If you do choose to travel to Canada at this time, there are strict requirements for entry. First, ensure that you are allowed to enter Canada (refer to the section above on who can and cannot enter at this time). If you meet an exemption to the travel restrictions, you will need the following in order to enter:
- Entering by air — Pre-departure negative COVID-19 test: All travellers over five years of age arriving in Canada by air must show negative COVID-19 test results obtained no more than 72 hours prior to boarding their flight (or a positive COVID-19 test result from 14 to 90 days prior to boarding). Obtaining test results is the responsibility of the traveller. (Source: Government of Canada)
- Entering by air — COVID-19 testing and mandatory hotel stay upon arrival: As of February 22, 2021, all air passengers arriving in Canada will be required to take a COVID-19 PCR test upon arrival. Then, while travellers wait for test results, they must quarantine in a government-mandated hotel for up to three days at their own expense. Travellers must reserve their hotel stay at a government-approved hotel prior to boarding their flight. This is expected to cost more than CAD$2,000 (Source: Government of Canada)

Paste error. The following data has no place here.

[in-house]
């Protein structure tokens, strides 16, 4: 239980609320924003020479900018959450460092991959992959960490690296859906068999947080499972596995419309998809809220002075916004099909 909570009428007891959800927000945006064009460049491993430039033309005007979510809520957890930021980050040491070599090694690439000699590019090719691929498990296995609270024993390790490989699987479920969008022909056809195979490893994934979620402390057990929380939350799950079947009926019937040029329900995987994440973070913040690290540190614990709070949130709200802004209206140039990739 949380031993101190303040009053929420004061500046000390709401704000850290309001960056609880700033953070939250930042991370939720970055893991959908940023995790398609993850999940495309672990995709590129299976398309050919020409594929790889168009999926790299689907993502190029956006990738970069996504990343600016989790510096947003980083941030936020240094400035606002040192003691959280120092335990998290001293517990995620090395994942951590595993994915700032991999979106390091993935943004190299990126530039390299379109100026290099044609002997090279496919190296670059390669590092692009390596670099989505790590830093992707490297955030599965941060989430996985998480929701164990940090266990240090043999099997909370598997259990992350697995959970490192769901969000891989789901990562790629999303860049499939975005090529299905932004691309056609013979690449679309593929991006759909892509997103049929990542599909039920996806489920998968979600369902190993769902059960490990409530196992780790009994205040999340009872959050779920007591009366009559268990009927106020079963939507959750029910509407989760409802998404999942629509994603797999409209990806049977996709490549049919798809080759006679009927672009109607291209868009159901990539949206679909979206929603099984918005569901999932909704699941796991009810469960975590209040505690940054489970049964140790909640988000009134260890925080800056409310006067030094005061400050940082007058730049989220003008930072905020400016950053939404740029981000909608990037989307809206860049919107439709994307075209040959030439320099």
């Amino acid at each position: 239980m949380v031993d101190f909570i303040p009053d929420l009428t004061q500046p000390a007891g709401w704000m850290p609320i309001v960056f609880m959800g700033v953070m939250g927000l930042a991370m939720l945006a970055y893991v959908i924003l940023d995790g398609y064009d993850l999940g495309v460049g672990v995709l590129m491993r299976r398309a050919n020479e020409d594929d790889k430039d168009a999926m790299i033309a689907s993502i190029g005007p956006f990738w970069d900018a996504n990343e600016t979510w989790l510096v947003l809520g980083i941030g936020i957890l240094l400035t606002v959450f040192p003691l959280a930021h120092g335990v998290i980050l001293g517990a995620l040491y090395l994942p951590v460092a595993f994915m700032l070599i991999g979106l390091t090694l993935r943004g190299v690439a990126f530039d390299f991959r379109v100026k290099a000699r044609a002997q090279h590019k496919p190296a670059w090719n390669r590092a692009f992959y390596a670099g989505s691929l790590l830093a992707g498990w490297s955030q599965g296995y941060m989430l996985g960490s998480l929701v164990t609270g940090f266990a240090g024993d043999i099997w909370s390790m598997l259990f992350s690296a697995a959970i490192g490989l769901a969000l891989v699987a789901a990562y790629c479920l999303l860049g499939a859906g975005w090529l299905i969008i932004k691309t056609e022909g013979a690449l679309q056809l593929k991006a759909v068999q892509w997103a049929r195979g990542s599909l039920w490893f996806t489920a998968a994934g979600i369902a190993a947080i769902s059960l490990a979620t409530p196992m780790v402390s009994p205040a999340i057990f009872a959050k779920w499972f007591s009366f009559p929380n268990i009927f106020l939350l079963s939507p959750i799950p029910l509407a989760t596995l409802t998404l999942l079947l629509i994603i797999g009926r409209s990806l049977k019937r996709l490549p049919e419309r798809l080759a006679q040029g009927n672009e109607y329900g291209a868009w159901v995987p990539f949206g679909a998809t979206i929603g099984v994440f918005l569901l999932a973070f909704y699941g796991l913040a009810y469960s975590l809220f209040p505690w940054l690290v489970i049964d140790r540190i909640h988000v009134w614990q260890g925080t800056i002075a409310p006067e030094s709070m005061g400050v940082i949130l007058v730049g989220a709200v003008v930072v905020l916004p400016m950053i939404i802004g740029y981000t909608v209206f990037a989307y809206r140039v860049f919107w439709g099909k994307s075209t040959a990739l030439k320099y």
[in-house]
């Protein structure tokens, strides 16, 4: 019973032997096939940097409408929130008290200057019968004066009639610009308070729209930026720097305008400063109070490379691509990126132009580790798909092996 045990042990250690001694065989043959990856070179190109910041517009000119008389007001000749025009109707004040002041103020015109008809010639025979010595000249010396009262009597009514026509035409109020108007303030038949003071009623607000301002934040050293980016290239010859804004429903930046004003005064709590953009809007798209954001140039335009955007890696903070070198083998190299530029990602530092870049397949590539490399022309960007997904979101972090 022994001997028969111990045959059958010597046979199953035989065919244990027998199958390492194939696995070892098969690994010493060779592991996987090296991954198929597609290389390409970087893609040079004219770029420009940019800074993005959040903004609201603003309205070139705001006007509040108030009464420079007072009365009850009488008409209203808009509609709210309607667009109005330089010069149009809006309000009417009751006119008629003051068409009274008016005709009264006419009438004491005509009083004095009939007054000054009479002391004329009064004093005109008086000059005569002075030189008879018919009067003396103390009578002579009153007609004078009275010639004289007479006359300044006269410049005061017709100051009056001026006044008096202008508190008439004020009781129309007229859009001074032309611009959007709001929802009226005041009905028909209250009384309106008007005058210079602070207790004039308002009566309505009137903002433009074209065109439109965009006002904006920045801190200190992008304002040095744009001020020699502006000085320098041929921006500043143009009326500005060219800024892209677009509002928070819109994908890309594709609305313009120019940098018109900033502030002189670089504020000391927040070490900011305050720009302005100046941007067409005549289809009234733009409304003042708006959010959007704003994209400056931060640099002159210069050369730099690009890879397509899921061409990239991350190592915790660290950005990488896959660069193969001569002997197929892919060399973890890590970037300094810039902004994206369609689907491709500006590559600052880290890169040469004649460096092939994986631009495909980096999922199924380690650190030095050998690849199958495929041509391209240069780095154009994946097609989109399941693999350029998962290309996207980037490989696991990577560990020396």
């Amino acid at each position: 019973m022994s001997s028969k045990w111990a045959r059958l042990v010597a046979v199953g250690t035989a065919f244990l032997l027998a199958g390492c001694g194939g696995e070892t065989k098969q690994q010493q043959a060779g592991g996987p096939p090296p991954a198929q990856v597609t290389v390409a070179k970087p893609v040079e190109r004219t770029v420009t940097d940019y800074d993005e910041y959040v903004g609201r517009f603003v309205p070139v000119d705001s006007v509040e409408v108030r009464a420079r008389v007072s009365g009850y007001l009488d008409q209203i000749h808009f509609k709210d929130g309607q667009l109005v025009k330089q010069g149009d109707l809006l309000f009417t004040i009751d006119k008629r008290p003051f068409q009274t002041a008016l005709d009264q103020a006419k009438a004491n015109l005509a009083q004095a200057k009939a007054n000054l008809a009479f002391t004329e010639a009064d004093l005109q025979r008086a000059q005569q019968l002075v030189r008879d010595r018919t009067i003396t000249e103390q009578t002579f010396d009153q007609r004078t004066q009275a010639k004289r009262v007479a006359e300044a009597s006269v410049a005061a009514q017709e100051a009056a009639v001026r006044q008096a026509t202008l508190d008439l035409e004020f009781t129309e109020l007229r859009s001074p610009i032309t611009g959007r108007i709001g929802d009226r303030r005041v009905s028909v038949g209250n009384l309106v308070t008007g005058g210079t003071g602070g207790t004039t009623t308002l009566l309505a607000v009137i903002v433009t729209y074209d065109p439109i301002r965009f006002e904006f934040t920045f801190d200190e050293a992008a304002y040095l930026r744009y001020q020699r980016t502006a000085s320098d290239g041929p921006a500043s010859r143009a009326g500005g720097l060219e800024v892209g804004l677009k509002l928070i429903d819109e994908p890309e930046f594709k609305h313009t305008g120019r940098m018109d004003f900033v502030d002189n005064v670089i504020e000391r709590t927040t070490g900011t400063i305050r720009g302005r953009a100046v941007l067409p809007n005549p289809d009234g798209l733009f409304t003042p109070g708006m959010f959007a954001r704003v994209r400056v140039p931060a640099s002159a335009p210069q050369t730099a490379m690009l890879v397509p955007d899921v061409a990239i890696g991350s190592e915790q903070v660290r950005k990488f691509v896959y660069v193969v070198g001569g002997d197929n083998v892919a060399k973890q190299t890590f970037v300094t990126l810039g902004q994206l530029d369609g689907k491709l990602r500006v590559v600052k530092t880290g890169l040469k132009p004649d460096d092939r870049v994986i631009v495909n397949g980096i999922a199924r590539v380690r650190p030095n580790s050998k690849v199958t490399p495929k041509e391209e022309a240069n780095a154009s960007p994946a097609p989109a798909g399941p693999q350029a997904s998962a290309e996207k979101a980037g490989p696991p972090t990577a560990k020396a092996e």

- Entering by land at the U.S. border — COVID-19 testing requirements: As of Monday, February 15, Canada requires all non-essential travellers crossing the land border into Canada from the United States to present a negative COVID-19 PCR test taken in the United States within 72 hours of crossing the border (or a positive test taken 14 to 90 days prior to arrival). As of February 22, travellers entering Canada at the land border will be required to take a COVID-19 upon arrival, as well as an additional COVID-19 test near the end of their 14-day quarantine period. (Source: Government of Canada)
- All travellers — mandatory 14-day quarantine: Anyone entering Canada will be forced to enter a mandatory 14-day quarantine. You must prepare an isolation plan in advance of arrival in Canada detailing where and how you will complete your quarantine. This quarantine is being enforced and those breaking quarantine may be subject to fines and jail time. Certain exemptions will be made for essential workers and in certain compassionate situations (Source: IRCC). Select locations in Canada are trialing a new format for mandatory quarantine with reduced mandatory isolation combined with testing.
- All travellers — ArriveCAN app: All those travelling to Canada by air must use the ArriveCAN app to submit information regarding their travel/contact info, quarantine plan, and COVID-19 self-assessment. As of February 22, 2021, travellers entering via the land border with the U.S. will also be required to use the ArriveCAN app (Source: Government of Canada).
There are no special measures in place to exempt individuals who have been vaccinated against COVID-19 from any of the Canadian travel restrictions and requirements. Please be advised that only four airports in Canada are currently accepting international arrivals.